Grading Teach For America, 20 Years On07:46
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Erin Gavin, a Teach for America teacher, listens to seventh-graders at a Brooklyn Center School in Brooklyn Center, Minn.   (AP)
Erin Gavin, a Teach for America teacher, listens to seventh-graders at a Brooklyn Center School in Brooklyn Center, Minn. (AP)

Teach for America, the non-profit that recruits top college graduates to commit to teach for two years in low-income schools, turns 20 this year.

When founder Wendy Kopp first proposed the concept in her senior thesis at Princeton, her adviser told her she was "quite evidently deranged." Now Teach for America has a $212 million budget and a staff of 1,400.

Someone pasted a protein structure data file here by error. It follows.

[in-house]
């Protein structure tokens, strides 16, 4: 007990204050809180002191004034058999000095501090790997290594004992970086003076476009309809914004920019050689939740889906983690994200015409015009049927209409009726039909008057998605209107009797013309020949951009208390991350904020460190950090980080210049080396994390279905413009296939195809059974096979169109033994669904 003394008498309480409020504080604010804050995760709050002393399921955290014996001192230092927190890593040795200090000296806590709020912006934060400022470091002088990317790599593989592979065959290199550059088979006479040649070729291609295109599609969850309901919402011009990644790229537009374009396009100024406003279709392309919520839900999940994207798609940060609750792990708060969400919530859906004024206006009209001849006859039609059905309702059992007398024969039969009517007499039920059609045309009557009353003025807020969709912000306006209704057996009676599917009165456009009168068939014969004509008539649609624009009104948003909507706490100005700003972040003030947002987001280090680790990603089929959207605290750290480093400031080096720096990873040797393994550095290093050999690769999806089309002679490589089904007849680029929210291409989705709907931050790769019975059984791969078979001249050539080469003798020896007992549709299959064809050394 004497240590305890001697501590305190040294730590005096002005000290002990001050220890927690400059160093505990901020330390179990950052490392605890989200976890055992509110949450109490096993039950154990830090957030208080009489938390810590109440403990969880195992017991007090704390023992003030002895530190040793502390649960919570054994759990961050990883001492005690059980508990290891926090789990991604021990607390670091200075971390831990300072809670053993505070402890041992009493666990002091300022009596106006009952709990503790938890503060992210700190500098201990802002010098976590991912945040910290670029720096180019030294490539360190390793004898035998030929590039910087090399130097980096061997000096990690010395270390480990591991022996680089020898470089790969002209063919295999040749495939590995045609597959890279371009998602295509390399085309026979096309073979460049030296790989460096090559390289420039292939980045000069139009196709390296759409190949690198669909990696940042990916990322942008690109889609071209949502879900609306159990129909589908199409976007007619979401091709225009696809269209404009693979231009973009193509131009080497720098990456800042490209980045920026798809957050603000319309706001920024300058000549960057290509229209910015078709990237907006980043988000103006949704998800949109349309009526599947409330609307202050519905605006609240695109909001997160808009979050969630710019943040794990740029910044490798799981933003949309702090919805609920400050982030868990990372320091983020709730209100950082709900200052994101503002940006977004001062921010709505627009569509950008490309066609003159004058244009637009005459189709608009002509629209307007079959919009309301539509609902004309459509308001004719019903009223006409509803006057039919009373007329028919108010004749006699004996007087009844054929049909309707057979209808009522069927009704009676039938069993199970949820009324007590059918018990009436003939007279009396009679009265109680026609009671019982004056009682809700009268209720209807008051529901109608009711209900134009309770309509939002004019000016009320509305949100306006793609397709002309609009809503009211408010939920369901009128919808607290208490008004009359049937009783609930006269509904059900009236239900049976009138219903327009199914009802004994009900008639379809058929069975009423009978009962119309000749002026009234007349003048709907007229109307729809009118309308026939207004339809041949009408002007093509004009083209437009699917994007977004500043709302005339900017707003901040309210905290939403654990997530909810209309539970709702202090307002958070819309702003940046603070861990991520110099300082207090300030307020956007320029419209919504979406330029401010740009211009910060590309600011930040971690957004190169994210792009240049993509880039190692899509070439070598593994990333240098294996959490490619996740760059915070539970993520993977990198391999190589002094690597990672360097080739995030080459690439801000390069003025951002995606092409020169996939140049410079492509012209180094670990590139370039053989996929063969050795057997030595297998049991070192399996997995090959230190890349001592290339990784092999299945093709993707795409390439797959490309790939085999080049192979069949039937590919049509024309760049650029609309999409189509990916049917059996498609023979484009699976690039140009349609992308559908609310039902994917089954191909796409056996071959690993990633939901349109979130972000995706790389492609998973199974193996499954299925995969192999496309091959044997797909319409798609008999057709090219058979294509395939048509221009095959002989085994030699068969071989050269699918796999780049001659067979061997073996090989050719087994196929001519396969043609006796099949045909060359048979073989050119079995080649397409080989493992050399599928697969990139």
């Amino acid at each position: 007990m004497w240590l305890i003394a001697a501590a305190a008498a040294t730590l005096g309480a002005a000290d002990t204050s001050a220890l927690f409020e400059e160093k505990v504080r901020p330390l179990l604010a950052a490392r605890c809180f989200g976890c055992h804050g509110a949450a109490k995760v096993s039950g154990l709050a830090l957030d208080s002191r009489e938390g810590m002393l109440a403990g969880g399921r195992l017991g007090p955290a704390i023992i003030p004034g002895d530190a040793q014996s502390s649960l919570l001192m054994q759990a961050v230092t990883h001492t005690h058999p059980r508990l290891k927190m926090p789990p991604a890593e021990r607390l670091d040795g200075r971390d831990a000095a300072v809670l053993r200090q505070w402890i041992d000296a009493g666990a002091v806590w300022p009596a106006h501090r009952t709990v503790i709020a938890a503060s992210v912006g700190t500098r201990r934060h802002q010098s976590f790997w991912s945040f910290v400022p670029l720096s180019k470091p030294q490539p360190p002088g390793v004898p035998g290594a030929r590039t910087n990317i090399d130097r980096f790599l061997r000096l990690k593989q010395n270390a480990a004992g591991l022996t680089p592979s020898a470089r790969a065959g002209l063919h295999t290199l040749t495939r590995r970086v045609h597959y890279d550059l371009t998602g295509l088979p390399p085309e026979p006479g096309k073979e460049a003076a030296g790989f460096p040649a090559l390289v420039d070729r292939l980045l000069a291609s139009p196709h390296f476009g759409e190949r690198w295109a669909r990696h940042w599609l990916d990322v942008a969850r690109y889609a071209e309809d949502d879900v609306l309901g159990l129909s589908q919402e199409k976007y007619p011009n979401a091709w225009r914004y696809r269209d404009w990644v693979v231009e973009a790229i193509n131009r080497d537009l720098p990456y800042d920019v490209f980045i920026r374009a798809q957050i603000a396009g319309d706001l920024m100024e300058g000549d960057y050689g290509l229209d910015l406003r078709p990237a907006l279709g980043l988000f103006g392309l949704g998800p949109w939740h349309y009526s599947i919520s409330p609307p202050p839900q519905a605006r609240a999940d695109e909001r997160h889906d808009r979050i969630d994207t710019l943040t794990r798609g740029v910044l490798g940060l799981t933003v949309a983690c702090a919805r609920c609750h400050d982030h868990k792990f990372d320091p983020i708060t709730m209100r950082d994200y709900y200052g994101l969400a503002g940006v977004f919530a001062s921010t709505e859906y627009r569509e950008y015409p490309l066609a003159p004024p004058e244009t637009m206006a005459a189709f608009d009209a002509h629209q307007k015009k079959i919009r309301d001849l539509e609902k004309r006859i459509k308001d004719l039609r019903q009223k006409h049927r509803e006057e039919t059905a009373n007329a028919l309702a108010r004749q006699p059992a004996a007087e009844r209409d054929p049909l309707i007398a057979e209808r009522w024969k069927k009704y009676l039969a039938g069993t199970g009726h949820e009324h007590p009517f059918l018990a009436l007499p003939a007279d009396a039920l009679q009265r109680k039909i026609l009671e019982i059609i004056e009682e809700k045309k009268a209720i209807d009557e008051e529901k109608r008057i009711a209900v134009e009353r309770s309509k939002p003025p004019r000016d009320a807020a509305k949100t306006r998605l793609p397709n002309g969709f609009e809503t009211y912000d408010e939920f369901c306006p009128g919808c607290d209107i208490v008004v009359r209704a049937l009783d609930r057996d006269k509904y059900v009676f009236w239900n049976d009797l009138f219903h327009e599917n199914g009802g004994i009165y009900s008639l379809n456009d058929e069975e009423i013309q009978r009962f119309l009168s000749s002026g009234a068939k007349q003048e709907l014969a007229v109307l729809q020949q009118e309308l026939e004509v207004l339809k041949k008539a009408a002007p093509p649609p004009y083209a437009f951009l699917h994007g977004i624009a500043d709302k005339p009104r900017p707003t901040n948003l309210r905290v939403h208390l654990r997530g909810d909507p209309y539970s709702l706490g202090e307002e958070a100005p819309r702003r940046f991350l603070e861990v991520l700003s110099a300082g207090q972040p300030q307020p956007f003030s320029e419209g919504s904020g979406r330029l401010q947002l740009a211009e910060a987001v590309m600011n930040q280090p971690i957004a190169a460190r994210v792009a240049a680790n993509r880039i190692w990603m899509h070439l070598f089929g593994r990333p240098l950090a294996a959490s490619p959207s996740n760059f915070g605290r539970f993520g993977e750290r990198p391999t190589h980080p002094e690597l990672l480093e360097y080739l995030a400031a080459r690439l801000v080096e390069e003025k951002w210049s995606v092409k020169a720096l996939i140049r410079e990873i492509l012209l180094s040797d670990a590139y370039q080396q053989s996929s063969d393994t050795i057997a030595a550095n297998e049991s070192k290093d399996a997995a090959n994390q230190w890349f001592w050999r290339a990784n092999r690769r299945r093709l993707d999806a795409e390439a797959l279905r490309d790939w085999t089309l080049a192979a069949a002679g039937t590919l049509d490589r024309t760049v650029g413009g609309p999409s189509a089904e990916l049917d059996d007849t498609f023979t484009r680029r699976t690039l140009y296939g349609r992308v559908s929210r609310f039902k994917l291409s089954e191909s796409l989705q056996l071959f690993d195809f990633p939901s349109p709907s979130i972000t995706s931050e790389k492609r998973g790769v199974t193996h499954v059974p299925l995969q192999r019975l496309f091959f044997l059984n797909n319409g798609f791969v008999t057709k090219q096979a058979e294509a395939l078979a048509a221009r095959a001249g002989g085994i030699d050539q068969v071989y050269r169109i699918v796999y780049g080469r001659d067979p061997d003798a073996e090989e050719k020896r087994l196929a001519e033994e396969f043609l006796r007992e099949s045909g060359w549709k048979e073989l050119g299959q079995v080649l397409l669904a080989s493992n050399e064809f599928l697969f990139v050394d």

But many education experts dislike the program, largely because the college graduates only go through five weeks of teacher boot camp instead of lengthy education master's degree programs.

We assess the program with Andrew Rotherham, who writes the Time magazine column "School of Thought" and the blog "Eduwonk." He also works with Bellwether Education, an educational consulting firm.

This segment aired on February 23, 2011.

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